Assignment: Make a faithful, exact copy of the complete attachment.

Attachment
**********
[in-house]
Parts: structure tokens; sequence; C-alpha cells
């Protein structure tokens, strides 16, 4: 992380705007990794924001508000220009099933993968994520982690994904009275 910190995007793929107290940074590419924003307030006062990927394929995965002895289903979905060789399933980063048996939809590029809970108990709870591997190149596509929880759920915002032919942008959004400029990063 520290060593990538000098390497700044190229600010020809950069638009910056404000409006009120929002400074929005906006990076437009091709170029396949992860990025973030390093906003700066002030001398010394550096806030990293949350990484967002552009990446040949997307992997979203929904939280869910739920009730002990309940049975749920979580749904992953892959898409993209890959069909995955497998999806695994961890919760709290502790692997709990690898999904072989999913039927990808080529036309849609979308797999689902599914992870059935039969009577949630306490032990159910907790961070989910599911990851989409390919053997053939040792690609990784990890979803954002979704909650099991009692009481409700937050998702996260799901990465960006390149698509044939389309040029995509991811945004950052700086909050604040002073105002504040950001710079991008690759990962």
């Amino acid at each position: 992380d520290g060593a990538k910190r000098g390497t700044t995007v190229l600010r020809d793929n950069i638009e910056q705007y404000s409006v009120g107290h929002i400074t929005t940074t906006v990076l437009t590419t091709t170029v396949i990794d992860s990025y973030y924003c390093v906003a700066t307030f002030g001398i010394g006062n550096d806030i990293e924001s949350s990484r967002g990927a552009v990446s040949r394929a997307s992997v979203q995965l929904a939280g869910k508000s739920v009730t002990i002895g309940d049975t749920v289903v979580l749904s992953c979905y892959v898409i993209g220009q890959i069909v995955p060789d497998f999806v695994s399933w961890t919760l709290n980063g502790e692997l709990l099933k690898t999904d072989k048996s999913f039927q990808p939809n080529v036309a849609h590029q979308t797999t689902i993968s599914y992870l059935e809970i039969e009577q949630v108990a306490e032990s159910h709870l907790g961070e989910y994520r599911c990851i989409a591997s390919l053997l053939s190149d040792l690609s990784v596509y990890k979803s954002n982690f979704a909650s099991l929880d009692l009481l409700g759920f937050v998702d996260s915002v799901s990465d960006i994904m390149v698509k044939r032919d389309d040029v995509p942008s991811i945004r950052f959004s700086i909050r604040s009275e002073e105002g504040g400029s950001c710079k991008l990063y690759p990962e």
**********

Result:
[in-house]
Parts: structure tokens; sequence; C-alpha cells
């Protein structure tokens, strides 16, 4: 992380705007990794924001508000220009099933993968994520982690994904009275 910190995007793929107290940074590419924003307030006062990927394929995965002895289903979905060789399933980063048996939809590029809970108990709870591997190149596509929880759920915002032919942008959004400029990063 520290060593990538000098390497700044190229600010020809950069638009910056404000409006009120929002400074929005906006990076437009091709170029396949992860990025973030390093906003700066002030001398010394550096806030990293949350990484967002552009990446040949997307992997979203929904939280869910739920009730002990309940049975749920979580749904992953892959898409993209890959069909995955497998999806695994961890919760709290502790692997709990690898999904072989999913039927990808080529036309849609979308797999689902599914992870059935039969009577949630306490032990159910907790961070989910599911990851989409390919053997053939040792690609990784990890979803954002979704909650099991009692009481409700937050998702996260799901990465960006390149698509044939389309040029995509991811945004950052700086909050604040002073105002504040950001710079991008690759990962």
């Amino acid at each position: 992380d520290g060593a990538k910190r000098g390497t700044t995007v190229l600010r020809d793929n950069i638009e910056q705007y404000s409006v009120g107290h929002i400074t929005t940074t906006v990076l437009t590419t091709t170029v396949i990794d992860s990025y973030y924003c390093v906003a700066t307030f002030g001398i010394g006062n550096d806030i990293e924001s949350s990484r967002g990927a552009v990446s040949r394929a997307s992997v979203q995965l929904a939280g869910k508000s739920v009730t002990i002895g309940d049975t749920v289903v979580l749904s992953c979905y892959v898409i993209g220009q890959i069909v995955p060789d497998f999806v695994s399933w961890t919760l709290n980063g502790e692997l709990l099933k690898t999904d072989k048996s999913f039927q990808p939809n080529v036309a849609h590029q979308t797999t689902i993968s599914y992870l059935e809970i039969e009577q949630v108990a306490e032990s159910h709870l907790g961070e989910y994520r599911c990851i989409a591997s390919l053997l053939s190149d040792l690609s990784v596509y990890k979803s954002n982690f979704a909650s099991l929880d009692l009481l409700g759920f937050v998702d996260s915002v799901s990465d960006i994904m390149v698509k044939r032919d389309d040029v995509p942008s991811i945004r950052f959004s700086i909050r604040s009275e002073e105002g504040g400029s950001c710079k991008l990063y690759p990962e």